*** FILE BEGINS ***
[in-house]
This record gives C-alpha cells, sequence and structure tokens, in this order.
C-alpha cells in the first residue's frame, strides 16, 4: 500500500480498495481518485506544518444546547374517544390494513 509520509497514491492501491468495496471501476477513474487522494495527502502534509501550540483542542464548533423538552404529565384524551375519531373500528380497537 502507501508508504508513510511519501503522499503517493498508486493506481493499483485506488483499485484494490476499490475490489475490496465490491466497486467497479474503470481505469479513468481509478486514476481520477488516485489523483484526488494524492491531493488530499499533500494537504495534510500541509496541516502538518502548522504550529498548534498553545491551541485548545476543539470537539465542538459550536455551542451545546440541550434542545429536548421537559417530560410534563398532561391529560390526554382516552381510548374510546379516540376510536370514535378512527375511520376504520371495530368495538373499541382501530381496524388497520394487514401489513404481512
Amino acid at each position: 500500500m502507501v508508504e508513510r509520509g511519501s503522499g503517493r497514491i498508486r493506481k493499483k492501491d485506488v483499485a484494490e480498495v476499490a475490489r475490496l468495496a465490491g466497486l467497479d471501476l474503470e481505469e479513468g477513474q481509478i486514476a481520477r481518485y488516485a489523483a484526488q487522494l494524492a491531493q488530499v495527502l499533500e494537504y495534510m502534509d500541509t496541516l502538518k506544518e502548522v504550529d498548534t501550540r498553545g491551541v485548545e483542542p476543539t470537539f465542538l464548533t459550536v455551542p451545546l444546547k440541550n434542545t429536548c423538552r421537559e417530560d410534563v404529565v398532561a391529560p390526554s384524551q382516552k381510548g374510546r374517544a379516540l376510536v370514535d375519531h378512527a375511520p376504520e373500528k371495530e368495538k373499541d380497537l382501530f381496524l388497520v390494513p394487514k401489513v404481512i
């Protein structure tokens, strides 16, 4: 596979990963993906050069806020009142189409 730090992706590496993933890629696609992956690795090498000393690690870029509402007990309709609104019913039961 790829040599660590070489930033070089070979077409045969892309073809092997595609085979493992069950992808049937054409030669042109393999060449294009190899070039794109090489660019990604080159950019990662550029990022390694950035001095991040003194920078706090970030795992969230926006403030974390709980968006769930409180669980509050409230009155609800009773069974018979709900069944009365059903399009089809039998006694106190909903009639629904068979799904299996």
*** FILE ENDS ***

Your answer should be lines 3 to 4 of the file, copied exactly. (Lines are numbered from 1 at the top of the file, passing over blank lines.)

C-alpha cells in the first residue's frame, strides 16, 4: 500500500480498495481518485506544518444546547374517544390494513 509520509497514491492501491468495496471501476477513474487522494495527502502534509501550540483542542464548533423538552404529565384524551375519531373500528380497537 502507501508508504508513510511519501503522499503517493498508486493506481493499483485506488483499485484494490476499490475490489475490496465490491466497486467497479474503470481505469479513468481509478486514476481520477488516485489523483484526488494524492491531493488530499499533500494537504495534510500541509496541516502538518502548522504550529498548534498553545491551541485548545476543539470537539465542538459550536455551542451545546440541550434542545429536548421537559417530560410534563398532561391529560390526554382516552381510548374510546379516540376510536370514535378512527375511520376504520371495530368495538373499541382501530381496524388497520394487514401489513404481512
Amino acid at each position: 500500500m502507501v508508504e508513510r509520509g511519501s503522499g503517493r497514491i498508486r493506481k493499483k492501491d485506488v483499485a484494490e480498495v476499490a475490489r475490496l468495496a465490491g466497486l467497479d471501476l474503470e481505469e479513468g477513474q481509478i486514476a481520477r481518485y488516485a489523483a484526488q487522494l494524492a491531493q488530499v495527502l499533500e494537504y495534510m502534509d500541509t496541516l502538518k506544518e502548522v504550529d498548534t501550540r498553545g491551541v485548545e483542542p476543539t470537539f465542538l464548533t459550536v455551542p451545546l444546547k440541550n434542545t429536548c423538552r421537559e417530560d410534563v404529565v398532561a391529560p390526554s384524551q382516552k381510548g374510546r374517544a379516540l376510536v370514535d375519531h378512527a375511520p376504520e373500528k371495530e368495538k373499541d380497537l382501530f381496524l388497520v390494513p394487514k401489513v404481512i